Lunchbreak: How to make ‘drunkin donuts’

The folks at Delightful Pastries demonstrate how to make ‘Drunkin’ Donuts.’

You can find Delightful Pastries at:

Chicago French Market
131 N. Clinton Avenue, Chicago, IL 60661

Old Town Chicago
1710 N. Wells Street, Chicago, IL 60614

Jefferson Park Chicago
5927 W. Lawrence Avenue, Chicago, IL 60630

DRUNKIN DONUTS RECIPE

Paczki dough 

1000g Bread Flour
110g    Butter
70g     Sugar
60g     Yolks
150g    Eggs
20g     Salt
200g    Milk
50g     Fresh Yeast (if using dry east 16.5g)
4g      Lemon Oil
4g      Orange Oil
10g     Rum/Vodka

Mix yeast with milk, let it sit for 10 minutes.
Add sugar, yolks, eggs, salt, oils, vodka and flour.
Mix the dough till it comes together slowly add the butter till it comes together.
Rest the dough for one hour.
Weigh the dough into 60gram pieces and roll them into little round balls.
Ferment the paczki for 1-1.5 hours.
Cook in oil at 180C/356F
Put icing on top or powdered sugar or roll in cinnamon sugar.
 
Boozy Custard
1 qt milk
4 oz sugar
Put in a heavy saucepan and heat over high heat.
In a mixer whip together:
4 yolks
3 eggs
4 oz sugar
4 oz cornstarch
When the milk is raising pour egg mixture in and vigorously whisk the mixture until thick, this will take about 2 minutes.  Turn off the heat.  Put the custard in a mixing bowl and stir with a paddle add vanilla extract and vodka to taste.  Put in a piping bag and fill the paczki.  Sift powdered sugar on top or leave as is if you do not want it overly sweet.

TIPS:
Remember to make sure the dough is cool before stuffing.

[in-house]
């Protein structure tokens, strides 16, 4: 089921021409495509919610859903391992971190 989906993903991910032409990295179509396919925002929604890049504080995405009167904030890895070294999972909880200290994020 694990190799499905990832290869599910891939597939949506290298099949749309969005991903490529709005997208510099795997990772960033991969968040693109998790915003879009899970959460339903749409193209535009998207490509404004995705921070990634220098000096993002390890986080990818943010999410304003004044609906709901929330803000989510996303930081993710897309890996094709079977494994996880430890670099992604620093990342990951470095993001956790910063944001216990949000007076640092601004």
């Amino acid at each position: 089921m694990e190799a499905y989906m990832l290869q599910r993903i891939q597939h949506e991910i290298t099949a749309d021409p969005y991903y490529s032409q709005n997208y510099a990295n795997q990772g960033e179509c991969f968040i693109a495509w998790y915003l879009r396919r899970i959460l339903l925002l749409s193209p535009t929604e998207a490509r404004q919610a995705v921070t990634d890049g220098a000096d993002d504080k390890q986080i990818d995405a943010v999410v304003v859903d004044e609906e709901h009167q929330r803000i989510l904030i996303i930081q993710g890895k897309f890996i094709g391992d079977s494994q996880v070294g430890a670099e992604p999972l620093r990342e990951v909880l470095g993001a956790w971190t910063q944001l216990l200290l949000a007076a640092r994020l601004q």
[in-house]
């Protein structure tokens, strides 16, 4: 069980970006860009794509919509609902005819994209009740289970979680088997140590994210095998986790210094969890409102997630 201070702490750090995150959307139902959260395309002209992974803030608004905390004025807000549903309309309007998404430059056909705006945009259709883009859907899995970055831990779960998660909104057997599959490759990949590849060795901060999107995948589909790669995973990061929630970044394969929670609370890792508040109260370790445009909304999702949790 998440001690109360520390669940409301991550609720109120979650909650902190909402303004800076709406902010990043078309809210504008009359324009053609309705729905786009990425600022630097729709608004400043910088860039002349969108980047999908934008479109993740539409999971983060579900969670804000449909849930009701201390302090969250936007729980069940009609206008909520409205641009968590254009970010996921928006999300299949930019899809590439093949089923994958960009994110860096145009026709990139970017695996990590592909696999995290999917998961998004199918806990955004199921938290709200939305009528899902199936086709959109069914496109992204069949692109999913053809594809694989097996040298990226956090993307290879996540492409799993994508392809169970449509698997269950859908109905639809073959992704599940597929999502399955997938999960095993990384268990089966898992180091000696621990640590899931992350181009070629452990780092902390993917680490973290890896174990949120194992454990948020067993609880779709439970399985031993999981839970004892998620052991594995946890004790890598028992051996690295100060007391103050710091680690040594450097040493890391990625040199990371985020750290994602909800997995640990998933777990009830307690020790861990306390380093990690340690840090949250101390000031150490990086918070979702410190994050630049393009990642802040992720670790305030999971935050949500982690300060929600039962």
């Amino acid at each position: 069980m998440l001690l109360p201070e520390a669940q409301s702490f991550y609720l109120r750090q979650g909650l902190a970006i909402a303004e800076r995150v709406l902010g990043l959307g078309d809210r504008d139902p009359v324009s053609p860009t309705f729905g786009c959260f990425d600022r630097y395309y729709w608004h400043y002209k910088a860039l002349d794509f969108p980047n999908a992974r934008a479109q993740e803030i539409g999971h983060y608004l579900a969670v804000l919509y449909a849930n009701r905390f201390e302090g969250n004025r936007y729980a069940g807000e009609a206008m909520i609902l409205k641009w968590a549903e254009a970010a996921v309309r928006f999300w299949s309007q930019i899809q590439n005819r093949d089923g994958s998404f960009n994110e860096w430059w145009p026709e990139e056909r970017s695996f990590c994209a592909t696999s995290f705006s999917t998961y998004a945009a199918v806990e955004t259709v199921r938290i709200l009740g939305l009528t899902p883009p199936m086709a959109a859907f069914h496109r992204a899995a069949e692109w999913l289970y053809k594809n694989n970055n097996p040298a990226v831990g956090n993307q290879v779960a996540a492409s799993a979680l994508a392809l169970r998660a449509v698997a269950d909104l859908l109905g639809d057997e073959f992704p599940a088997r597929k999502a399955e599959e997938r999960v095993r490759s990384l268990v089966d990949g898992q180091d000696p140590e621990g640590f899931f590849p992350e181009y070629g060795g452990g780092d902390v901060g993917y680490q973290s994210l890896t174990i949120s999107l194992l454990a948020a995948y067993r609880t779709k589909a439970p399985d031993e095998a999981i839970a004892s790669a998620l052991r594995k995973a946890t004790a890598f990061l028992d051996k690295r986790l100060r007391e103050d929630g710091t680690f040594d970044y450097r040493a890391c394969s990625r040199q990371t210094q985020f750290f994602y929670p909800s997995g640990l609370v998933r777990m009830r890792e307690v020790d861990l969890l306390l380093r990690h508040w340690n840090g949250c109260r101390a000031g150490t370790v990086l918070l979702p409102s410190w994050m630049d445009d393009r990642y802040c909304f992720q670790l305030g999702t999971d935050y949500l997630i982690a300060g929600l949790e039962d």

Make sure you when you are allowing the dough to proof make sure it’s at room temperature
Be sure to watch the temperature of the pan when making the custard so it does not burn
Get creative with your fillings add in fruit, chocolate or different extracts to give it more variety
Switch up your liquors, vodka offers a flavor-free option, however flavored liquor, rum, and brandy are all great options for boozing up your baked goods.

6 comments

  • Jane Fagan

    It's fairly easy to find and/or compute "American" measurements on the internet. There are multiple programs designed to do just that.

  • Evelyn G.

    Even after converting measurments, some things are still off. There's no yield on this, but I'm guessing if it's calling for well over 8cups of flour, it's not meant for a home baker that wants a little batch. Even if you try to halve them, it's pretty hard to halve eggs and tablespoons.

    Better to just buy them like I do anyhow

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